Thursday, December 17, 2009

Recommended: Will Kwan @ the Barnicke and more

In today's NOW, I was glad to see my colleague David Jager's review of the Will Kwan show at the Justina M. Barnicke Gallery.

I personally really liked this show—more than I think David did in the end, actually. What came across to David as alienating was more uncompromisingly hardassed in my own experience.

Does this mean I'm plenty alienated already? That I'm happy to revel in Kwan's (equally) bleak view of the world, aka the capitalist economy and its worldwide impacts? Perhaps.

In any case, the show closes this weekend, and I recommend catching it — sometimes it's just Kwan's lifting of capitalism's existing ephemera to the surface that's so effective. This is most apparent in an array of photographs of bank-branded money-gifting envelopes--a traditional Chinese ritual object mashed up with acronym-happy financiers. Methinks it rocks. The neon sign spelling "weapons of mass destruction" in military shorthand actually leaves me a bit colder, but yes, overall, good. If you can't make it, try Kwan's website -- of if you're in Dublin, check him out at the Irish Museum of Modern Art, where he's artist in residence this winter.

Also worth catching if you can is the more exploratory and enigmatic pairing currently on at Loop. I'm not quite sure about it but it sort of delighted me and stuck in the mind a bit. The show matches scrappy sculptures from Audrea DiJulio with large round paintings by Suzanne Nacha. I think it's the sculptures that kind of delight with their resourcefulness, and the paintings that add a touch of weirdness--they conjure eyeballs and mine shafts. I guess I also like that both artists come from a scientific as well as an artistic place—Nacha is involved in geology, while DiJulio has some experience in civil engineering. Both artists are going to chat with Pete Smith on Sunday the 20th at 2pm, the last day of the show.

Just up the street from Loop is a show that's been pretty roundly praised and that I've enjoyed a lot. It's Ben Reeves at Jessica Bradley and it closes December 20. I'm not a huge painting gal, but part of what I love about Reeves' project here is the way he plays painting of photography. He makes his really nice lumpy, blobby paintings as usual, then he decides on one part of that painting to "zoom in" on and "enlarge". This enlargement--usually just one massive blob that originally represented, like a head in a crowd or something--is even rendered on a "larger grain" canvas. It's kind of absurd, like a totally unhelpful CSI-episode technique or something, but it's also really fun. As I may have indicated here before, I find some of the maxi-painting/painting as sculpture practitioners kind of of aggressive or grotesque in mood; Reeves takes it to a much more fun and accessible zone.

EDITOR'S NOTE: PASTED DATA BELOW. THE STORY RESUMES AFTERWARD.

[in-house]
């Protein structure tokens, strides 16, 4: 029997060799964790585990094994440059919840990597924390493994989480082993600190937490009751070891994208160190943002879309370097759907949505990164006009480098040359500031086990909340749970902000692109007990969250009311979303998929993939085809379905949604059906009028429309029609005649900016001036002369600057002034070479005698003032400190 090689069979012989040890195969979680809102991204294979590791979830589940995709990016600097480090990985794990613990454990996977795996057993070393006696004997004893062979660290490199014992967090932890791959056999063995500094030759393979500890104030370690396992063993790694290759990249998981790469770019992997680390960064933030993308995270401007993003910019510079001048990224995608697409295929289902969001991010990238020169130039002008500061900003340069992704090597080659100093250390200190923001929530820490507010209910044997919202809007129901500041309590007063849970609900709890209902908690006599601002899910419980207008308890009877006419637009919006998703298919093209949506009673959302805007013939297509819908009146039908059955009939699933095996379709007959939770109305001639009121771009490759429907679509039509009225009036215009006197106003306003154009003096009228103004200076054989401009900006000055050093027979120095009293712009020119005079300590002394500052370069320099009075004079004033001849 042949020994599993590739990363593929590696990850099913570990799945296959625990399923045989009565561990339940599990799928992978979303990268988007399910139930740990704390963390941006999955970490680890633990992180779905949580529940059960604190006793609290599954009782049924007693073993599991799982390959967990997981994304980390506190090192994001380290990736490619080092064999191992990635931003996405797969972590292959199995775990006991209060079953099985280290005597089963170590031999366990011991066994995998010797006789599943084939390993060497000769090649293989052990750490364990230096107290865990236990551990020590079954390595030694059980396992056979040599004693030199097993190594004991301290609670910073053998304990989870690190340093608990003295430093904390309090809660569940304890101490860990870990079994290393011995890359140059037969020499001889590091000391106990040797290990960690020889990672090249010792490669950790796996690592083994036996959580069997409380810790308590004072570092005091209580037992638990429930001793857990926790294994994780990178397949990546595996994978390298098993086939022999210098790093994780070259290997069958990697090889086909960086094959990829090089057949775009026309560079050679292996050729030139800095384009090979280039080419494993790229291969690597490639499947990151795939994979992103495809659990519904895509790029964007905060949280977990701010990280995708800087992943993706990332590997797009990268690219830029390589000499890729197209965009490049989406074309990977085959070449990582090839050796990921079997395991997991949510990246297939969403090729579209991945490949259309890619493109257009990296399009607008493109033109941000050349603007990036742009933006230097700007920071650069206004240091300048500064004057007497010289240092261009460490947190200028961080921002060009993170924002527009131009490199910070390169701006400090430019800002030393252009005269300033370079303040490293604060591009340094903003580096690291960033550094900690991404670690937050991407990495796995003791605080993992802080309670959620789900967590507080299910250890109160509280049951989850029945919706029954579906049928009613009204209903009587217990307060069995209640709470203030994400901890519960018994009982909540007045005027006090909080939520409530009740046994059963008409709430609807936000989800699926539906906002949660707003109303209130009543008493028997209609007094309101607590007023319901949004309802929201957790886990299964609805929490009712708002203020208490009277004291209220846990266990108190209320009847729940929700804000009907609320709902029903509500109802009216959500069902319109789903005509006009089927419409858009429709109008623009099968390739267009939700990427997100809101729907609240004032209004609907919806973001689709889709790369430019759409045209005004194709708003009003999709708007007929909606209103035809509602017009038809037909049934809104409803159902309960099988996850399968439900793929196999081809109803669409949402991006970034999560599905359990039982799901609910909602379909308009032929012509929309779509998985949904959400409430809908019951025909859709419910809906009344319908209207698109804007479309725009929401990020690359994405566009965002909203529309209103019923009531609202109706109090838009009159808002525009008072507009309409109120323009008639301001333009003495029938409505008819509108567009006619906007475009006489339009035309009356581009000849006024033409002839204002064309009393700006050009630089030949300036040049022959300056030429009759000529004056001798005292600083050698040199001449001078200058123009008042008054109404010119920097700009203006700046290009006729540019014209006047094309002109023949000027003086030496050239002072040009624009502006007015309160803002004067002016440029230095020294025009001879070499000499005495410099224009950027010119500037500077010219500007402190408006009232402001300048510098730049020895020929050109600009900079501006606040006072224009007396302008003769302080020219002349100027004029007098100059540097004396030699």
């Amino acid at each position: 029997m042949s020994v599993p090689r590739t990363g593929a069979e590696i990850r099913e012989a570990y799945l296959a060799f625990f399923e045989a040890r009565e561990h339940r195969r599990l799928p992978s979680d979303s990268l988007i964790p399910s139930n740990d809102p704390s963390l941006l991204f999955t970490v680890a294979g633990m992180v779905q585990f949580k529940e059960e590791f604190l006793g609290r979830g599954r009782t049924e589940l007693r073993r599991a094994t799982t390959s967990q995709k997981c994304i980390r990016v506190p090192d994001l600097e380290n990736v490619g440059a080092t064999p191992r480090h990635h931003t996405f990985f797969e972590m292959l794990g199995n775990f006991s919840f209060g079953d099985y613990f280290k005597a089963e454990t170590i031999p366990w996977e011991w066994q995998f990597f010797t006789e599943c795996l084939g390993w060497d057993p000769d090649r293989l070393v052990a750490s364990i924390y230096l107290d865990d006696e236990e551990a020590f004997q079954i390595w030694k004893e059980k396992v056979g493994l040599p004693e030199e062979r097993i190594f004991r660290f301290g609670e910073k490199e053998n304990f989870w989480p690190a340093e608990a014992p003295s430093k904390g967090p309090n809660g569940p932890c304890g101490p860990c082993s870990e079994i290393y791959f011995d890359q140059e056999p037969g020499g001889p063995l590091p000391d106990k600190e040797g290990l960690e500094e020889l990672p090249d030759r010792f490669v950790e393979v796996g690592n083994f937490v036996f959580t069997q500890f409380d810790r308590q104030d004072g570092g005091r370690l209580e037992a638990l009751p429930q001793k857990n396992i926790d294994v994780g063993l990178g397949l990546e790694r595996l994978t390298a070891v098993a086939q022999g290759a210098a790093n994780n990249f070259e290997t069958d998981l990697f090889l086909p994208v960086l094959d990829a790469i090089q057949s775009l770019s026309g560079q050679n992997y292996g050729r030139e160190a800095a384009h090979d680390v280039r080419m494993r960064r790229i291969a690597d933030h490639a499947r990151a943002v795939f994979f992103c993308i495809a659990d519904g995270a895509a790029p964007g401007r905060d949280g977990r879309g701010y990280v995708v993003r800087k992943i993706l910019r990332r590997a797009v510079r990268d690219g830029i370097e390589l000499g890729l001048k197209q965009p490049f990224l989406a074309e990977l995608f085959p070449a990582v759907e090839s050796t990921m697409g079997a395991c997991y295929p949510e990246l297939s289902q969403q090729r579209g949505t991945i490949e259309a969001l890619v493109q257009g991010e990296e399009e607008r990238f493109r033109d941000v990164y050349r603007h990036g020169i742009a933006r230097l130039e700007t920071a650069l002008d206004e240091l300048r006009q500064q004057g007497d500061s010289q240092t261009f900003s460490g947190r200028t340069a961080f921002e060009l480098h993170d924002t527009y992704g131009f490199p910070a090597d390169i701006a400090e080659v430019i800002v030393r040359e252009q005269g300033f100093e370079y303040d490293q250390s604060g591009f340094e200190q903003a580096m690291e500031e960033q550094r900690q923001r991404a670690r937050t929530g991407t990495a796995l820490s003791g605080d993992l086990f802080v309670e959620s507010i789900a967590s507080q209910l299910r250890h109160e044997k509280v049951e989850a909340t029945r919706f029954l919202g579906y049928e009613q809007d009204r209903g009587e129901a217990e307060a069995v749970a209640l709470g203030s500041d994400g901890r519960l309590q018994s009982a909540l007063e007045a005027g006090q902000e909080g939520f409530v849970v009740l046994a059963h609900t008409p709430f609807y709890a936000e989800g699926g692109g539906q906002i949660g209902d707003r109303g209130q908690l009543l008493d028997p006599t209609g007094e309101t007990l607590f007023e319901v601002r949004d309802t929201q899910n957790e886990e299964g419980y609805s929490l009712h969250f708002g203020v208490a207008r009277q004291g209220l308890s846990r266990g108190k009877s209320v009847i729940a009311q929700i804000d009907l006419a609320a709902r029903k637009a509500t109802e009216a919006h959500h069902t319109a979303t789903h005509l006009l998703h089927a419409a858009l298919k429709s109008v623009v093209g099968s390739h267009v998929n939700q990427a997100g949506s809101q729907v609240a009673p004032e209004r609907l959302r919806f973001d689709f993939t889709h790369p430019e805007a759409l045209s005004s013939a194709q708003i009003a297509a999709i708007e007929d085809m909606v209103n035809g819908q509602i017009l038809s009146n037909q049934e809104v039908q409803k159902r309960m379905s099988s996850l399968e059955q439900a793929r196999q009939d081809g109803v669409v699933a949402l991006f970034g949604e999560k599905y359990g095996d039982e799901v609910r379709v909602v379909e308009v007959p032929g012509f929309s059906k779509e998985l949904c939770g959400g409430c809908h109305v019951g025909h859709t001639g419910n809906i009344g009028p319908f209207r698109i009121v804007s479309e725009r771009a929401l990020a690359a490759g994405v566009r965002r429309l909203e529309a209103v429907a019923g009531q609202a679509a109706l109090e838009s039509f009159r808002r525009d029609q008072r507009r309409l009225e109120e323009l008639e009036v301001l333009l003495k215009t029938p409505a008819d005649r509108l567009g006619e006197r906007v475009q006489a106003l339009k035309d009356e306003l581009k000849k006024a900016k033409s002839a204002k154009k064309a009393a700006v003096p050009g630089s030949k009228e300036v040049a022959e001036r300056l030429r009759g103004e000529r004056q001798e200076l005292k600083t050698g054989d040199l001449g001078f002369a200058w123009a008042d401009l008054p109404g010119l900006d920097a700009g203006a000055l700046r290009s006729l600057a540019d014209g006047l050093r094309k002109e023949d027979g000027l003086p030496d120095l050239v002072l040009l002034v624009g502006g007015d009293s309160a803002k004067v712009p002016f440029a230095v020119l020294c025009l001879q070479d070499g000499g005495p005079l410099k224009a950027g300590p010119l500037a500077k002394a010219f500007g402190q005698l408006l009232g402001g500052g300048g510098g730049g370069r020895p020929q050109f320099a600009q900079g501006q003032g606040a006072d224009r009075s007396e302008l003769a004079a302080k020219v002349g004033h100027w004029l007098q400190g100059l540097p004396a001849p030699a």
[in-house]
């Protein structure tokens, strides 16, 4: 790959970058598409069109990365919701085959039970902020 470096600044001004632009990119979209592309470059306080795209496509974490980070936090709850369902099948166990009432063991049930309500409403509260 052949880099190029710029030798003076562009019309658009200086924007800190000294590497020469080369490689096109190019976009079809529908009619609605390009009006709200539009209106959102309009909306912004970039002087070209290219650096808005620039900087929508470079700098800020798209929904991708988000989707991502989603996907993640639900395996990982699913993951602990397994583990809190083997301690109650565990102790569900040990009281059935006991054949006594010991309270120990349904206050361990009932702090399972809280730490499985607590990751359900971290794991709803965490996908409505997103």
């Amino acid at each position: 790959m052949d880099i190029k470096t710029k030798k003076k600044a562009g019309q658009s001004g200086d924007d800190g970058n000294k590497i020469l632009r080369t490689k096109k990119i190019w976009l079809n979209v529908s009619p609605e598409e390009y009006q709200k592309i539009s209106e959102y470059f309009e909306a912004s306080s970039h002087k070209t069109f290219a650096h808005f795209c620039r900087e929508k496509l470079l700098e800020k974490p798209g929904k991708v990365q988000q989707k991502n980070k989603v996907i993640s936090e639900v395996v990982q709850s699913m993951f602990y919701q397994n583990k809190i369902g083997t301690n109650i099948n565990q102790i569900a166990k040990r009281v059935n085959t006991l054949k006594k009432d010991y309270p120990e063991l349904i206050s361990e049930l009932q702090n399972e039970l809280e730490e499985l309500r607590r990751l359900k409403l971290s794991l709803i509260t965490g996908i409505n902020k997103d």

Finally, I feel duty bound to note one show that I do not really recommend--though its heart is often in the right place, "Fashion Forward" at the OCAD Professional Gallery is disappointing. The best/most promising parts address different ways that Toronto designers try to use their skills to the benefit of special needs or populations. In fact a show solely on this theme likely would have succeeded better. Where it falls apart a bit is the mishmash of general-fashion stuff it includes. On that general fashion end it's unclear, for example, why Comrags, however awesome, is present and new stars like Jeremy Laing or Greta Constantine are not. Maybe I just missed something in the curatorial premise, but it seems like there's two good small shows potentially here (one on special-function fashion and one on mainstream Toronto fashion design's history and present) or one huge one (on both, or more angles). But none of these really reach fruition.

Image of Will Kwan's art from Now Toronto

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